So here we are once again at the end of a writing year. That means one thing: it’s time for the annual Award Eligibility Post! I always point out how strange these things are to put together, but hey, it’s also nice to do an inventory of the year’s publications. If nothing else, it reminds me that I was, in fact, busy over the last twelve months.
Let’s start with my biggest release of this year: Reluctant Immortals! There have been so many positive things to happen with this novel. First off, it’s been published in two editions: the American version, which came out through Saga Press, an imprint of Simon and Schuster, as well as the UK edition, which came out through Titan Books. The novel’s been featured in Harper’s Bazaar and in not one but two featured horror articles on Goodreads. It’s also been named as one of Esquire’s Best Horror Books of 2022, and it’s received lovely reviews in Cemetery Dance, Rue Morgue, Feminist Book Club, The Pittsburgh Post-Gazette, and many more.
So thank you to everyone who’s picked up a copy of Reluctant Immortals! You have no idea how much it means to me!
Moving on to short fiction, it was a sort of funny year, mainly because for the first eight months of 2022, I had absolutely no new short stories published. Then since September, I’ve had eight stories published. Proof positive that the writing world is nothing if not unpredictable. So here they are in all their horror glory.
“A Scavenger Hunt When the Veil Is Thin” (Literally Dead: Tales of Halloween Hauntings, Alienhead Entertainment, September 2022)
A woman returns to her old hometown on a rite-of-passage dare, only to uncover a ghostly presence that unravels everything she knows about her town and about herself. This is a truly delightful and festive anthology, and it was such an amazing experience working with editor Gaby Triana.
“The Peculiar Seclusion of Molly McMarshall” (Isolation: The Horror Anthology, Titan Books, September 2022)
Molly McMarshall goes into her house one day and doesn’t come back out again. The whole neighborhood becomes obsessed with what happened to her, and soon, they’ll stop at nothing to find out, even if it means tearing the world apart in the process. Editor Dan Coxon put together an incredible anthology with this one, and I’m so honored to be part of it. Ginger Nuts of Horror called my story “one of the most chilling and frankly upsetting short stories I have ever read.”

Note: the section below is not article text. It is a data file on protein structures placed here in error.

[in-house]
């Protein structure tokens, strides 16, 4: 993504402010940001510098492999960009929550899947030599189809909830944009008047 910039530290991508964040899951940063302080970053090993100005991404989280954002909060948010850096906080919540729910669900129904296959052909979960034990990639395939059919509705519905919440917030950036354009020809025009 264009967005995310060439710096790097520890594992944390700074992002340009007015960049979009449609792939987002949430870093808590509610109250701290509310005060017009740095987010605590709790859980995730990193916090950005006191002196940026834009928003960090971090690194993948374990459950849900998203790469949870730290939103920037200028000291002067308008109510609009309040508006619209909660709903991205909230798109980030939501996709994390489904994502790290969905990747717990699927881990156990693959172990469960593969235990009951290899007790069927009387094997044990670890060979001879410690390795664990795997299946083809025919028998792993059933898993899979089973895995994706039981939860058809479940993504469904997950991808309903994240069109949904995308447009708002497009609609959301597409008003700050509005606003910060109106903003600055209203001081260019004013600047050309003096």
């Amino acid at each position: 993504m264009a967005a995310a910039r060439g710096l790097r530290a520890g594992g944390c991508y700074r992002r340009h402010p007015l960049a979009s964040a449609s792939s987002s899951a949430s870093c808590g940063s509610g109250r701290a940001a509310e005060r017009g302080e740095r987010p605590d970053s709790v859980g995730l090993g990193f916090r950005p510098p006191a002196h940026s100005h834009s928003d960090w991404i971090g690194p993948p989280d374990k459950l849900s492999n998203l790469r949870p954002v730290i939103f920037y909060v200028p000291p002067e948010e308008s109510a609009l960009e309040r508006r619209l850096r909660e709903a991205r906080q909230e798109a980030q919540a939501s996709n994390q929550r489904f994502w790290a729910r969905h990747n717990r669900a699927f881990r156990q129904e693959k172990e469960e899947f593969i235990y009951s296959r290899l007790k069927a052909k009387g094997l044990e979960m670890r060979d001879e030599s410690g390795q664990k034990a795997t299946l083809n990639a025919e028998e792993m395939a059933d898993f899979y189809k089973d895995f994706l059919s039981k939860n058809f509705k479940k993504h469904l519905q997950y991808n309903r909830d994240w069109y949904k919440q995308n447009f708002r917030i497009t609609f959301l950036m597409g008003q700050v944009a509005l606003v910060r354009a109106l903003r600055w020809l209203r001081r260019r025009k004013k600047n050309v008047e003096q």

“Seven Myths They Tell You About the Town Beneath the Lake” (That Which Cannot Be Undone: An Ohio Horror Anthology, Cracked Skull Press, October 2022)
A nameless narrator grows up visiting a local lake and hearing legends of the flooded town that exists beneath the waters. She also sees a restless ghost from the town, one that never stops calling out to her. As she grows older and more restless herself, she must decide if she’s going to heed the ghost’s call. It was so much fun returning to Ohio in my fiction, and it was of course wonderful to reunite with Jess Landry, the editor who worked on my debut collection as well as The Rust Maidens.
“Things We Need for the Homecoming Seance” (Dark Murmurs: A Compendium of Curiosities, Silent House Press, October 2022)
A jaunty to-do list from a group of magically-inclined teenage girls quickly turns sinister as their true intentions for homecoming—and the reasons for their trauma—become clear. Another stellar table of contents, one that I’m proud to be part of.
“Her Skin a Grim Canvas” (Stories of the Eye, Weirdpunk Books, October 2022)
An adrift young woman finds herself the muse of a celebrated designer, only to realize that her own flesh is the price she’ll pay for stardom. A fairy tale set in the world of high fashion, this one takes inspiration from the late, great Angela Carter. Working with editors Sam Richard and Joe Koch was a blast, and the table of contents is out of this world.